• Implementation of energy management systems. To promote the sustainable use of energy across all high-consumption-pattern users, the use of voluntary agreement and the implementation of ISO-50001 are being promoted by CONUEE, with the support of the Commission for Environmental Cooperation, the German Corporation for International Cooperation, the Danish Energy Agency, and Mexican organizations and institutions.
  • Accelerated adoption of efficient technologies. To foster the use of appliances that consume less energy, innovative financial instruments and energy incentives are tailored to the needs of industry, businesses, households, and municipalities.
  • Energy efficiency financing. This financing encourages the sustainable use of energy and the development of new markets.

Energy efficiency financing cuts across all the other actions above, and Mexico has established different programs in this regard. For example, a program was developed to replace incandescent light bulbs with more efficient, environmentally friendly compact fluorescent lamps (CFLs). By 2012, Mexico had installed almost 46 million CFLs. Currently by the end of 2017, Mexico had installed 40 million more in rural areas all over the country.1

With the support of the World Bank, Mexico also developed a financing scheme to replace electric appliances. So far the country has replaced almost 2.7 million units, including refrigerators and household air conditioning systems. This innovative scheme provided low-interest loans that consumers could repay with the energy savings on their electricity bills.

Following up on the appliance-exchange program, Mexico developed a similar scheme, colloquially known as Eco-crédito empresarial, for small and medium-sized enterprises (SMEs). Through this program, Mexico has helped more than 28,000 SMEs replace inefficient technologies such as air conditioning systems, refrigerators, and lighting systems. Similar to the program for households, this initiative offers SMEs a reduced interest rate and allows them to pay off their debt through savings on their electricity bills. In many cases, this has reduced energy consumption by 50 percent.2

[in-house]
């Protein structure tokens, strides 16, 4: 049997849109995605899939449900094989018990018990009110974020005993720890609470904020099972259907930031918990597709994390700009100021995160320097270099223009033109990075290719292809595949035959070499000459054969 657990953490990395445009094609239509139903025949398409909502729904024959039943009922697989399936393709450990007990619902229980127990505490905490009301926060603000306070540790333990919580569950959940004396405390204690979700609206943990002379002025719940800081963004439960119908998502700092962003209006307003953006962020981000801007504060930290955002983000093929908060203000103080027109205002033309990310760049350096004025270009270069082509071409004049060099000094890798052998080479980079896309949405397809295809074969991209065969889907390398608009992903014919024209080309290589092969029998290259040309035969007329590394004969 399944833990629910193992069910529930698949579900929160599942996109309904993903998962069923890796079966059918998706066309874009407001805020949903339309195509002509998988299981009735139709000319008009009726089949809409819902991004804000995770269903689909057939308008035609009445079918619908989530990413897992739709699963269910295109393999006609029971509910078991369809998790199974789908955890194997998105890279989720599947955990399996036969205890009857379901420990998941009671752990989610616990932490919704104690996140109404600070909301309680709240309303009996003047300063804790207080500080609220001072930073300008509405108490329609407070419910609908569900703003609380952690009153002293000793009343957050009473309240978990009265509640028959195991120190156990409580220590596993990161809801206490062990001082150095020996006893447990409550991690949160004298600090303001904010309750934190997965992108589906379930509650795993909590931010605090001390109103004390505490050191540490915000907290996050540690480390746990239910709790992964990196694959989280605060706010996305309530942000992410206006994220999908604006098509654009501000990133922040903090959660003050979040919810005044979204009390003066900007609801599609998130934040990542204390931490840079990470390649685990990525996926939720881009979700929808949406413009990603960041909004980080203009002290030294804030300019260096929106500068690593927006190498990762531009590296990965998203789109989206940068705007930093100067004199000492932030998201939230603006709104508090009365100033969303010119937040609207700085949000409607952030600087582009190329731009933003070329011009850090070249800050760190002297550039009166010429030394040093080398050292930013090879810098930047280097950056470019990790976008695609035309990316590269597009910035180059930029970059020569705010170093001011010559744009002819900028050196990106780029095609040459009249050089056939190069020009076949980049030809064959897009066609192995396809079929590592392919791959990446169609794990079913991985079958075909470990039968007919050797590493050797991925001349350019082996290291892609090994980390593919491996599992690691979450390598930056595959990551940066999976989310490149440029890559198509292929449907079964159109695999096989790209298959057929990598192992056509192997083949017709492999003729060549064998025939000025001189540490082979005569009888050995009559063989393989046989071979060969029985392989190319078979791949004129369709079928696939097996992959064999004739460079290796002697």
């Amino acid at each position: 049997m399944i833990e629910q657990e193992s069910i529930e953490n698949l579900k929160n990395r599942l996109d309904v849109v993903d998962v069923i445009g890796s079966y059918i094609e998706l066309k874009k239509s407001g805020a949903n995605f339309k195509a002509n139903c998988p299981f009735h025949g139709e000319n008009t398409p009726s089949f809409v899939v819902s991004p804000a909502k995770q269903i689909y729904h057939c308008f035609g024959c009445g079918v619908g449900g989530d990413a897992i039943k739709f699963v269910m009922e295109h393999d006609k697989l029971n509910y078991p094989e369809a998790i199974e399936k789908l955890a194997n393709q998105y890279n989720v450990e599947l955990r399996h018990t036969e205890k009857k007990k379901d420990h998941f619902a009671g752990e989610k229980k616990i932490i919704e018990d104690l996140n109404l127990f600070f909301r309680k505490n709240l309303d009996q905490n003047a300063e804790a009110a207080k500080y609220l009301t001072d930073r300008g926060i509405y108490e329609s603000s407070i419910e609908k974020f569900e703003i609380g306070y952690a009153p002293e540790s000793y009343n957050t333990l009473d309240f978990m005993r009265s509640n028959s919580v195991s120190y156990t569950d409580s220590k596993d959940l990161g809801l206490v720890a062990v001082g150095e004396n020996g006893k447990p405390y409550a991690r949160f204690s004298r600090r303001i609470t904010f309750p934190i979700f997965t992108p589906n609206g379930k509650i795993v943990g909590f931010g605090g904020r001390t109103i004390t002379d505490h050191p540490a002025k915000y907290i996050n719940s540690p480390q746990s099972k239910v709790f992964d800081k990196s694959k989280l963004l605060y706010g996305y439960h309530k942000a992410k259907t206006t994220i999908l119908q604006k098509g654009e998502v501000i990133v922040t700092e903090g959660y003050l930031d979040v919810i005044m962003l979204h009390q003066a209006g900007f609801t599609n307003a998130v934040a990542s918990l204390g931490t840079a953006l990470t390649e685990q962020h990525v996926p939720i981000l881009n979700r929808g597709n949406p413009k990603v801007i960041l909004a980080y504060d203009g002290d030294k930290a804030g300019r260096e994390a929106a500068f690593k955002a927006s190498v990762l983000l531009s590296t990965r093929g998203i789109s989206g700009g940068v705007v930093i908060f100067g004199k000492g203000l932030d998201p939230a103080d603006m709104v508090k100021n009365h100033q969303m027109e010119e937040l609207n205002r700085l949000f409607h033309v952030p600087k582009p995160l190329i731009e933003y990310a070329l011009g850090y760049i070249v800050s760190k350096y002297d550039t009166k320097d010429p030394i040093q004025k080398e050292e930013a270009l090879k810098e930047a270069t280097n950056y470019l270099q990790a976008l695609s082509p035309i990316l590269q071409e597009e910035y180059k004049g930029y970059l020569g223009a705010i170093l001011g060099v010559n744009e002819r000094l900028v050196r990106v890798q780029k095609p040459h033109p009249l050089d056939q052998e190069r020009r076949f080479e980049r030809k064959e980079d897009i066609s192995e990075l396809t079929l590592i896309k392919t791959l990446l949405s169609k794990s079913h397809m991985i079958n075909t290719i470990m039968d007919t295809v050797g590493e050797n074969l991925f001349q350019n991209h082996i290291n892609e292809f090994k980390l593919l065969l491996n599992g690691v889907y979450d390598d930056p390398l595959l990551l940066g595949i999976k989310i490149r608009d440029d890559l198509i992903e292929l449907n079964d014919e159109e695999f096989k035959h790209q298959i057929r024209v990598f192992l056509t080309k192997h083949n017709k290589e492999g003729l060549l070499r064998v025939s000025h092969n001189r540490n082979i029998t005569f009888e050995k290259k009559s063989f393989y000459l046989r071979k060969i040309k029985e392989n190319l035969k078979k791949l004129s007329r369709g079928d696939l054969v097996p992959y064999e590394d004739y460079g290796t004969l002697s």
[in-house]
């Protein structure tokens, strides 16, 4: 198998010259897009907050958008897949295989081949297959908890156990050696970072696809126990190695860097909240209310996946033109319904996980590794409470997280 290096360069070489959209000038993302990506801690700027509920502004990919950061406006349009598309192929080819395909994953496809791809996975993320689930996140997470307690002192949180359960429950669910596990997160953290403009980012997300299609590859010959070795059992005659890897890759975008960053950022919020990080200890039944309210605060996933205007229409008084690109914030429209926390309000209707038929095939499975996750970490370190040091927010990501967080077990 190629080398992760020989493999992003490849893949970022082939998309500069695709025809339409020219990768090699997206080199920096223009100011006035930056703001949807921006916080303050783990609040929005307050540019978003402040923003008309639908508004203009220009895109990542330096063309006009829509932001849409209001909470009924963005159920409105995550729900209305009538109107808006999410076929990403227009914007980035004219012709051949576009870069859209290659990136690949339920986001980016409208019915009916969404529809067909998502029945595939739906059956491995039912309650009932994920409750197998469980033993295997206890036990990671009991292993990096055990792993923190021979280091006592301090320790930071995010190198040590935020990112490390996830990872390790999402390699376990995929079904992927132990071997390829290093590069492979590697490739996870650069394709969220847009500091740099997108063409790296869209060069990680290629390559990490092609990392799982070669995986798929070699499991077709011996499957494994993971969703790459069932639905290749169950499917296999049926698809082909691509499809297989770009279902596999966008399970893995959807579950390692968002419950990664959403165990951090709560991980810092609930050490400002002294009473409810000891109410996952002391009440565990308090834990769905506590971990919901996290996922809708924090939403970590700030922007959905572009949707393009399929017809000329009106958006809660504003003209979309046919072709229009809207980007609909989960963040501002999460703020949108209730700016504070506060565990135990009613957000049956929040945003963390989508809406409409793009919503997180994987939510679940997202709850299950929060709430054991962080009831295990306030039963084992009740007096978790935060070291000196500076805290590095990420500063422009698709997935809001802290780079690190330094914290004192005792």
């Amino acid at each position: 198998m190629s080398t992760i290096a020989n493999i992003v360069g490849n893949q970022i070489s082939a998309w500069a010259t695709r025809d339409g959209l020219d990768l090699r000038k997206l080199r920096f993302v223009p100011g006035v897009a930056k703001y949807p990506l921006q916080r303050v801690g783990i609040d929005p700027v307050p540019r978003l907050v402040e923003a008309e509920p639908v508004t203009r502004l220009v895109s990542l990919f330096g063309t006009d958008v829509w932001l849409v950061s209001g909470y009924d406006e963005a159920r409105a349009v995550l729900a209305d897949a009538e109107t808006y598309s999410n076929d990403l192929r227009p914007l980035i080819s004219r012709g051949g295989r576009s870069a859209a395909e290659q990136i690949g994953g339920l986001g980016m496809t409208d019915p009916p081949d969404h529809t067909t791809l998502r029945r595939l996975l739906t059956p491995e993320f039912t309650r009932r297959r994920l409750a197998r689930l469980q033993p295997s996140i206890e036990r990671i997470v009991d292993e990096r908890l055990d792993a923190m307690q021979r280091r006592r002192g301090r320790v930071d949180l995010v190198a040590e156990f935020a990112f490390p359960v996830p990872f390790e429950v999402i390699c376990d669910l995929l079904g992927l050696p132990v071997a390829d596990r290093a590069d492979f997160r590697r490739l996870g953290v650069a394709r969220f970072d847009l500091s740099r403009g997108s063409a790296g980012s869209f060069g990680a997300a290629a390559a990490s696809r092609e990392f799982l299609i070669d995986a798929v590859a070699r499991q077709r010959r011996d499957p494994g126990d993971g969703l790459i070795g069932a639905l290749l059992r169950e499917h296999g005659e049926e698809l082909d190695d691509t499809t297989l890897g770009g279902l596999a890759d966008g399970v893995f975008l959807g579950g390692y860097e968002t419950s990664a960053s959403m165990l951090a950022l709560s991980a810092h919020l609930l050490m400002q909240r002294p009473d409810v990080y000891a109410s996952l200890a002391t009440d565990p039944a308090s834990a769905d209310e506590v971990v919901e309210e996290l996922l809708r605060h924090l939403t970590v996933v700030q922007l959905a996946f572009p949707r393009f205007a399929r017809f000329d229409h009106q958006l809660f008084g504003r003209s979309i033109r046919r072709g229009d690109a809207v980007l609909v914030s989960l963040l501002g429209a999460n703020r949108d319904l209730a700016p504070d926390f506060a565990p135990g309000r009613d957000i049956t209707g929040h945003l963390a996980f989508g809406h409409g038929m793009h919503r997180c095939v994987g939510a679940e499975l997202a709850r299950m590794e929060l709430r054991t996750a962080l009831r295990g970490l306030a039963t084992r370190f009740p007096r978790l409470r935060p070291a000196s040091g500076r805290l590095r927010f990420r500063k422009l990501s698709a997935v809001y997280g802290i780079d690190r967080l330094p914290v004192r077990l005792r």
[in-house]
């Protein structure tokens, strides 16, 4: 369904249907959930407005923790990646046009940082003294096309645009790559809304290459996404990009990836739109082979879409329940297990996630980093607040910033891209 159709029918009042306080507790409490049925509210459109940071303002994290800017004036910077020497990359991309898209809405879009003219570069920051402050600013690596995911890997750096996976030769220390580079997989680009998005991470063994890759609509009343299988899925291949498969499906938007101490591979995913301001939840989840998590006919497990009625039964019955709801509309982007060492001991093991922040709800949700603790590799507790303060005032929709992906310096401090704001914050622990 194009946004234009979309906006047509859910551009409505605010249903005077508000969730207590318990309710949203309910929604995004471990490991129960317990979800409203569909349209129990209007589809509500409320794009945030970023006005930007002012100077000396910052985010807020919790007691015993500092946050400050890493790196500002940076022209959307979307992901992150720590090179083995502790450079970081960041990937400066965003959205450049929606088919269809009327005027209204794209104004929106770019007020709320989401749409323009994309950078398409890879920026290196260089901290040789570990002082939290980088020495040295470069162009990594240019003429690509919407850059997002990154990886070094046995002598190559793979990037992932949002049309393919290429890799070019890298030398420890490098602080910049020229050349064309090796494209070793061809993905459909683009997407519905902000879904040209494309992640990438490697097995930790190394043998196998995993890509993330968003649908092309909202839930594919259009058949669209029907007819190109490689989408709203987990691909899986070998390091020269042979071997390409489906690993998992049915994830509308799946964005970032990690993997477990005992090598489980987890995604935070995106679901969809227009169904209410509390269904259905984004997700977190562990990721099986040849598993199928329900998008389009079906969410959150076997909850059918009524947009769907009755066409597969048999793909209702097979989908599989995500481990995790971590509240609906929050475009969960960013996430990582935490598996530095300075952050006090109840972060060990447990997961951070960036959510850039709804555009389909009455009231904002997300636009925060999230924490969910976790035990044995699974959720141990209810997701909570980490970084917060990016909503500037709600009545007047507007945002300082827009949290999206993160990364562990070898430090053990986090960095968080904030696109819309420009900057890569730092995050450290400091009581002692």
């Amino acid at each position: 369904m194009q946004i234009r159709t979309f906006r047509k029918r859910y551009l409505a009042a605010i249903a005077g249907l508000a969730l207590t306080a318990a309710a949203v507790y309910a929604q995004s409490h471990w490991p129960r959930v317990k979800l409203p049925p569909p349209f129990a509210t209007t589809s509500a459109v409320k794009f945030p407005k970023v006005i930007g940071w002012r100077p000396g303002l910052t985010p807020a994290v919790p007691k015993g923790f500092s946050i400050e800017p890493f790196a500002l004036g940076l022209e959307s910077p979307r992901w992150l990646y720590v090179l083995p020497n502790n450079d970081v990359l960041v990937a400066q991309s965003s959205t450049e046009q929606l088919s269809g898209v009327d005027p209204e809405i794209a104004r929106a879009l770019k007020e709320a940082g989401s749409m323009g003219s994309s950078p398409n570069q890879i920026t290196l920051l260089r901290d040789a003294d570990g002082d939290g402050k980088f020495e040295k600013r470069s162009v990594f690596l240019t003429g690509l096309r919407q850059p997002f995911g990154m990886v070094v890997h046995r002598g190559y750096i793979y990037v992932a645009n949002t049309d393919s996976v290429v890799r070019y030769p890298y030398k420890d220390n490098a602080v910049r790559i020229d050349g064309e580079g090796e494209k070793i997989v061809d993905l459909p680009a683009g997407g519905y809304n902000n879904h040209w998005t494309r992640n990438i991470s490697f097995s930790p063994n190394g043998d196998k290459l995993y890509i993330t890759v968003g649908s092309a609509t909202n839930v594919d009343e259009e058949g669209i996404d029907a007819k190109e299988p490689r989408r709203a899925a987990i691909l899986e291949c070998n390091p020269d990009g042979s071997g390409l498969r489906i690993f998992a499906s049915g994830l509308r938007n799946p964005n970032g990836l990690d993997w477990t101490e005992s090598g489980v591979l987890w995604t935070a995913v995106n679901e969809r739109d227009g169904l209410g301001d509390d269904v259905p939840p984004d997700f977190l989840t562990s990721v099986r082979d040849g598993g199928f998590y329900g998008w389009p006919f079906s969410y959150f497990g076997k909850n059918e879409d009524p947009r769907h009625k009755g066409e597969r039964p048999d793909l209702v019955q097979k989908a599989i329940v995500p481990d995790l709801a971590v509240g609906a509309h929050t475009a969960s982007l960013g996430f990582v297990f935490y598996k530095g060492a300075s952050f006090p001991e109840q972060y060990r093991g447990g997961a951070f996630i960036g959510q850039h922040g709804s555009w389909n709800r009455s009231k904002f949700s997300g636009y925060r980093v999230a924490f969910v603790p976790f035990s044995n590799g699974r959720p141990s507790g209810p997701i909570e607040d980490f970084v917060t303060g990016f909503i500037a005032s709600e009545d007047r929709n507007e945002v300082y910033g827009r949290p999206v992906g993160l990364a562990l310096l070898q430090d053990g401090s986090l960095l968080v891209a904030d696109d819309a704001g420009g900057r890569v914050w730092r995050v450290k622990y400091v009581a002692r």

Additionally, also with the support of the World Bank and other agencies, Mexico has committed to supporting energy efficiency finance in municipalities and developed a scheme to enable the assessment of energy efficiency potential in different areas. This program will make the difference whether the projects are financed through their own budgets or through commercial and development banks. Currently, Mexico has a program to replace inefficient lighting and water pump systems, as well as recondition municipal buildings. The scheme is similar to the programs for households and SMEs. Together with the World Bank and the Inter-American Development Bank, Mexico is scaling up this program to support hospitals, schools, and federal buildings.

International collaboration has been a key element in the success of Mexico’s energy sector transformation. In the field of energy efficiency and sustainability it can help countries implement energy efficiency measures more quickly and cost effectively than would be possible if the nations acted alone. It helps countries share information about best practices and technological developments. Collaboration that supports consistency of regulation across national borders also helps businesses achieve economies of scale in the production of more energy-efficient products and improve international trade.

Some would argue that it is not necessary for countries to collaborate on energy efficiency, as each country can work out for itself what works best. But imagine how much time and effort can be wasted when each country tries to reinvent the wheel. Collaboration can help identify the most promising energy-efficient techniques or systems and the best practice policy design or project implementation that will help countries reach energy intensity goals, and thereby climate change goals.

Mexico is on its way to transitioning to greater energy efficiency and the use of clean energies. This is a long-term process that will involve all levels of government, several economic actors, and Mexican society in general. Mexico has taken a big step forward in the modernization of its energy sector by transforming the legal and institutional framework to promote the transition toward an energy and economic model that is sustainable in the long term.

Long-term planning is key to dealing with complex and unstable scenarios that could hinder stability and growth, especially in times of constant change.


1 Secretaría de Energía, “Ahórrate una luz: Programa de sustitución de focos,” 2014, http://www.ahorrateunaluz.org.mx:8081/MicroSitio/.

2 Fideicomiso para el Ahorro de Energía Eléctrica, home page, n.d., http://www.fide.org.mx/index.php?option=com_content&view=article&id=774&Itemid=315.

All the interpretations and findings set forth in this expert perspective are those of the author alone